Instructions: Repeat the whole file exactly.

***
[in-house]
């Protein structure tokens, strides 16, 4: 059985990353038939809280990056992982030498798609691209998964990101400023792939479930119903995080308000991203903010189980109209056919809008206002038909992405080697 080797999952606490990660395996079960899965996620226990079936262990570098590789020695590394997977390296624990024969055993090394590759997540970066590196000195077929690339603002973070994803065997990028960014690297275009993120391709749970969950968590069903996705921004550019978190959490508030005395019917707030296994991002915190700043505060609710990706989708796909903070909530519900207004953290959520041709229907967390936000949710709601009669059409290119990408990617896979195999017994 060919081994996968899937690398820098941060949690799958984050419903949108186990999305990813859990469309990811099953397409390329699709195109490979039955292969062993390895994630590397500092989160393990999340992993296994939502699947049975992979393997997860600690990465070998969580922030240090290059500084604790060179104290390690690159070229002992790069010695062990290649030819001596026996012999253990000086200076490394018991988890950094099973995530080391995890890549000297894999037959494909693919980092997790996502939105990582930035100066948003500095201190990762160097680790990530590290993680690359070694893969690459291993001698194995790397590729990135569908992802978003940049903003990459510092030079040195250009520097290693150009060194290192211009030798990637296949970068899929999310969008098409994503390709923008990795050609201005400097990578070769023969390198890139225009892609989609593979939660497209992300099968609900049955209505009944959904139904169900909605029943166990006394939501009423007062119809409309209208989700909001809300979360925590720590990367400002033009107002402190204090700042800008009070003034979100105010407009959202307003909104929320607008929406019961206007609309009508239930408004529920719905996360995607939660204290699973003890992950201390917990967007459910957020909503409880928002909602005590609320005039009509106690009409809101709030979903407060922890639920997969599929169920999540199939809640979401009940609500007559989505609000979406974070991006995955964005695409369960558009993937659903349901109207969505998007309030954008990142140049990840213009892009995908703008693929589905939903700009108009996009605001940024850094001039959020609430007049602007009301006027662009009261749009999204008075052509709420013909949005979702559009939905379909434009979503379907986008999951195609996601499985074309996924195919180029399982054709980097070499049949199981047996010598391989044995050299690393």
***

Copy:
[in-house]
């Protein structure tokens, strides 16, 4: 059985990353038939809280990056992982030498798609691209998964990101400023792939479930119903995080308000991203903010189980109209056919809008206002038909992405080697 080797999952606490990660395996079960899965996620226990079936262990570098590789020695590394997977390296624990024969055993090394590759997540970066590196000195077929690339603002973070994803065997990028960014690297275009993120391709749970969950968590069903996705921004550019978190959490508030005395019917707030296994991002915190700043505060609710990706989708796909903070909530519900207004953290959520041709229907967390936000949710709601009669059409290119990408990617896979195999017994 060919081994996968899937690398820098941060949690799958984050419903949108186990999305990813859990469309990811099953397409390329699709195109490979039955292969062993390895994630590397500092989160393990999340992993296994939502699947049975992979393997997860600690990465070998969580922030240090290059500084604790060179104290390690690159070229002992790069010695062990290649030819001596026996012999253990000086200076490394018991988890950094099973995530080391995890890549000297894999037959494909693919980092997790996502939105990582930035100066948003500095201190990762160097680790990530590290993680690359070694893969690459291993001698194995790397590729990135569908992802978003940049903003990459510092030079040195250009520097290693150009060194290192211009030798990637296949970068899929999310969008098409994503390709923008990795050609201005400097990578070769023969390198890139225009892609989609593979939660497209992300099968609900049955209505009944959904139904169900909605029943166990006394939501009423007062119809409309209208989700909001809300979360925590720590990367400002033009107002402190204090700042800008009070003034979100105010407009959202307003909104929320607008929406019961206007609309009508239930408004529920719905996360995607939660204290699973003890992950201390917990967007459910957020909503409880928002909602005590609320005039009509106690009409809101709030979903407060922890639920997969599929169920999540199939809640979401009940609500007559989505609000979406974070991006995955964005695409369960558009993937659903349901109207969505998007309030954008990142140049990840213009892009995908703008693929589905939903700009108009996009605001940024850094001039959020609430007049602007009301006027662009009261749009999204008075052509709420013909949005979702559009939905379909434009979503379907986008999951195609996601499985074309996924195919180029399982054709980097070499049949199981047996010598391989044995050299690393």